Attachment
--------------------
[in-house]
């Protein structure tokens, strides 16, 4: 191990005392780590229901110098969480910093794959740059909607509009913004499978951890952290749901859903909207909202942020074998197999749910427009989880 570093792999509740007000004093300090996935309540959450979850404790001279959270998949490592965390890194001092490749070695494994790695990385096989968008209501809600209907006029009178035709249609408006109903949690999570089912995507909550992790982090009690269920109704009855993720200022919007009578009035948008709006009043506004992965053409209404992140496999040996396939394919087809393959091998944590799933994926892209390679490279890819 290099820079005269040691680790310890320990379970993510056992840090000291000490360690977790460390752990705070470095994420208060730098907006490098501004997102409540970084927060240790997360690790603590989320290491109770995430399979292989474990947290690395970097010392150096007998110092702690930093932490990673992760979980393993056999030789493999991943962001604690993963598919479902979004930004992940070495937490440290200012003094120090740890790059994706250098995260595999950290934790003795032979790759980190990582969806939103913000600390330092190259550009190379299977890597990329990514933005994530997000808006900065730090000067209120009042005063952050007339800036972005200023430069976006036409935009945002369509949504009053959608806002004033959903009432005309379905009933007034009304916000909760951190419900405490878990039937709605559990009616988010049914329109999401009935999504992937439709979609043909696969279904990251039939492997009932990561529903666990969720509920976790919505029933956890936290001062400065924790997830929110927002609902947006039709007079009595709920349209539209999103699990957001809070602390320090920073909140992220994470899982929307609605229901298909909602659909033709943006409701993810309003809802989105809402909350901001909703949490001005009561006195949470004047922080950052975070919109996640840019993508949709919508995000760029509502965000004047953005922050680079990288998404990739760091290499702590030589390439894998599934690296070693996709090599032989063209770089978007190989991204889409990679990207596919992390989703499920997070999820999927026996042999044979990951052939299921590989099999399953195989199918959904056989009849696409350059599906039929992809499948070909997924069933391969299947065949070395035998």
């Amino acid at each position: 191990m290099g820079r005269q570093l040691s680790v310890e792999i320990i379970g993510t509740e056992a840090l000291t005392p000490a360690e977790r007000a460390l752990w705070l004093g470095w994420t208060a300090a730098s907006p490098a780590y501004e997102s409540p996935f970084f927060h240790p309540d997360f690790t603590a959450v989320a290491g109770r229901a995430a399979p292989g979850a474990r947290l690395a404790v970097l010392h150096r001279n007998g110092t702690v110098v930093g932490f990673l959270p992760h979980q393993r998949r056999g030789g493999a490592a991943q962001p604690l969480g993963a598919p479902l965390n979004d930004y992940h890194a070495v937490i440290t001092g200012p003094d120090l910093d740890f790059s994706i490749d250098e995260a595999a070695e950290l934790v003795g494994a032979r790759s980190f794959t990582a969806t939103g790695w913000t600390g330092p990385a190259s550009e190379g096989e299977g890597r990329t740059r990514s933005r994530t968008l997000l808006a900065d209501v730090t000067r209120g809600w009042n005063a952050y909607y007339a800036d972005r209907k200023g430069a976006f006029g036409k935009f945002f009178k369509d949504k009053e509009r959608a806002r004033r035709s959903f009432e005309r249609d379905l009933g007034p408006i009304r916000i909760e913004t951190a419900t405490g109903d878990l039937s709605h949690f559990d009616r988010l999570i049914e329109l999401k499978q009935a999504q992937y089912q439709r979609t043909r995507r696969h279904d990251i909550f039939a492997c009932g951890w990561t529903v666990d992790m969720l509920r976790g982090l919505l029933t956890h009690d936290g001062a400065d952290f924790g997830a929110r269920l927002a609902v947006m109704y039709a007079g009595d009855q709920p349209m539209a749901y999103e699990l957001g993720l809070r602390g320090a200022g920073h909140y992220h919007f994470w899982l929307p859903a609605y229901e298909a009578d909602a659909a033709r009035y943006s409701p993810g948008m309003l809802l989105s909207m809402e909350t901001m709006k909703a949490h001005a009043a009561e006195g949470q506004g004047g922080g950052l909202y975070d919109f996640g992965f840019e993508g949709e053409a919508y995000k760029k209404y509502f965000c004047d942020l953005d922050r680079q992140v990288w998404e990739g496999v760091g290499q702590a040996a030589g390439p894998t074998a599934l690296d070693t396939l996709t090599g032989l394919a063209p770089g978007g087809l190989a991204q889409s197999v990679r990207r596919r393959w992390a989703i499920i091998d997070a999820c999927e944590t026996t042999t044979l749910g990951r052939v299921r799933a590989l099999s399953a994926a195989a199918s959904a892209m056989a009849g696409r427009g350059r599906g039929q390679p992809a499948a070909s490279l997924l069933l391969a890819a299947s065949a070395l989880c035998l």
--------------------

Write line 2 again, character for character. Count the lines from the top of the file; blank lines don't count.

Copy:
């Protein structure tokens, strides 16, 4: 191990005392780590229901110098969480910093794959740059909607509009913004499978951890952290749901859903909207909202942020074998197999749910427009989880 570093792999509740007000004093300090996935309540959450979850404790001279959270998949490592965390890194001092490749070695494994790695990385096989968008209501809600209907006029009178035709249609408006109903949690999570089912995507909550992790982090009690269920109704009855993720200022919007009578009035948008709006009043506004992965053409209404992140496999040996396939394919087809393959091998944590799933994926892209390679490279890819 290099820079005269040691680790310890320990379970993510056992840090000291000490360690977790460390752990705070470095994420208060730098907006490098501004997102409540970084927060240790997360690790603590989320290491109770995430399979292989474990947290690395970097010392150096007998110092702690930093932490990673992760979980393993056999030789493999991943962001604690993963598919479902979004930004992940070495937490440290200012003094120090740890790059994706250098995260595999950290934790003795032979790759980190990582969806939103913000600390330092190259550009190379299977890597990329990514933005994530997000808006900065730090000067209120009042005063952050007339800036972005200023430069976006036409935009945002369509949504009053959608806002004033959903009432005309379905009933007034009304916000909760951190419900405490878990039937709605559990009616988010049914329109999401009935999504992937439709979609043909696969279904990251039939492997009932990561529903666990969720509920976790919505029933956890936290001062400065924790997830929110927002609902947006039709007079009595709920349209539209999103699990957001809070602390320090920073909140992220994470899982929307609605229901298909909602659909033709943006409701993810309003809802989105809402909350901001909703949490001005009561006195949470004047922080950052975070919109996640840019993508949709919508995000760029509502965000004047953005922050680079990288998404990739760091290499702590030589390439894998599934690296070693996709090599032989063209770089978007190989991204889409990679990207596919992390989703499920997070999820999927026996042999044979990951052939299921590989099999399953195989199918959904056989009849696409350059599906039929992809499948070909997924069933391969299947065949070395035998």